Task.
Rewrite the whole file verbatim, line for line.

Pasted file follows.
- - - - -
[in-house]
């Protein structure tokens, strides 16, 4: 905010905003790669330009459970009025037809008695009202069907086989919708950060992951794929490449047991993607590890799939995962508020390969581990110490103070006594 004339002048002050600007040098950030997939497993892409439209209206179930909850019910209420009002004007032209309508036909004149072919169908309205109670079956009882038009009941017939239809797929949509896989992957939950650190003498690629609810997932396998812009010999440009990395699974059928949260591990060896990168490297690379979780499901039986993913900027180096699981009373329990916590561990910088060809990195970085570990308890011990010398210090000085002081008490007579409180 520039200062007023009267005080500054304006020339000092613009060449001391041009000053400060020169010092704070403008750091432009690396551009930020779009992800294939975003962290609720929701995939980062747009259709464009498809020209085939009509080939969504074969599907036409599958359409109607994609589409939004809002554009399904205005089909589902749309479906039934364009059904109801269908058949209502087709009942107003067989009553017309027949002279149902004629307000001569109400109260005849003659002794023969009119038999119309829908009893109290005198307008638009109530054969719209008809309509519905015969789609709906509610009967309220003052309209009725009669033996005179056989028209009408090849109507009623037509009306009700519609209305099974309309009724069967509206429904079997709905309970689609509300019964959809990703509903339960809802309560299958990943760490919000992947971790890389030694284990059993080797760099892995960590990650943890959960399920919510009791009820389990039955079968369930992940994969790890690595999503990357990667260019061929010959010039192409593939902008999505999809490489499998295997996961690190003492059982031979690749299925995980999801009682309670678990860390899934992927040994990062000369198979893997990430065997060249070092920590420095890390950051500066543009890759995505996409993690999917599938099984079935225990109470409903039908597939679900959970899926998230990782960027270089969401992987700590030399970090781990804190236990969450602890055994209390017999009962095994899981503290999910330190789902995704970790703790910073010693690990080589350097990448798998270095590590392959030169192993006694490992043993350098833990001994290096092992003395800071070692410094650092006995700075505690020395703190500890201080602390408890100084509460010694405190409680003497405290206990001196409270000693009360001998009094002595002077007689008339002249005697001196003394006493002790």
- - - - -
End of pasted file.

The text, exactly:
[in-house]
């Protein structure tokens, strides 16, 4: 905010905003790669330009459970009025037809008695009202069907086989919708950060992951794929490449047991993607590890799939995962508020390969581990110490103070006594 004339002048002050600007040098950030997939497993892409439209209206179930909850019910209420009002004007032209309508036909004149072919169908309205109670079956009882038009009941017939239809797929949509896989992957939950650190003498690629609810997932396998812009010999440009990395699974059928949260591990060896990168490297690379979780499901039986993913900027180096699981009373329990916590561990910088060809990195970085570990308890011990010398210090000085002081008490007579409180 520039200062007023009267005080500054304006020339000092613009060449001391041009000053400060020169010092704070403008750091432009690396551009930020779009992800294939975003962290609720929701995939980062747009259709464009498809020209085939009509080939969504074969599907036409599958359409109607994609589409939004809002554009399904205005089909589902749309479906039934364009059904109801269908058949209502087709009942107003067989009553017309027949002279149902004629307000001569109400109260005849003659002794023969009119038999119309829908009893109290005198307008638009109530054969719209008809309509519905015969789609709906509610009967309220003052309209009725009669033996005179056989028209009408090849109507009623037509009306009700519609209305099974309309009724069967509206429904079997709905309970689609509300019964959809990703509903339960809802309560299958990943760490919000992947971790890389030694284990059993080797760099892995960590990650943890959960399920919510009791009820389990039955079968369930992940994969790890690595999503990357990667260019061929010959010039192409593939902008999505999809490489499998295997996961690190003492059982031979690749299925995980999801009682309670678990860390899934992927040994990062000369198979893997990430065997060249070092920590420095890390950051500066543009890759995505996409993690999917599938099984079935225990109470409903039908597939679900959970899926998230990782960027270089969401992987700590030399970090781990804190236990969450602890055994209390017999009962095994899981503290999910330190789902995704970790703790910073010693690990080589350097990448798998270095590590392959030169192993006694490992043993350098833990001994290096092992003395800071070692410094650092006995700075505690020395703190500890201080602390408890100084509460010694405190409680003497405290206990001196409270000693009360001998009094002595002077007689008339002249005697001196003394006493002790």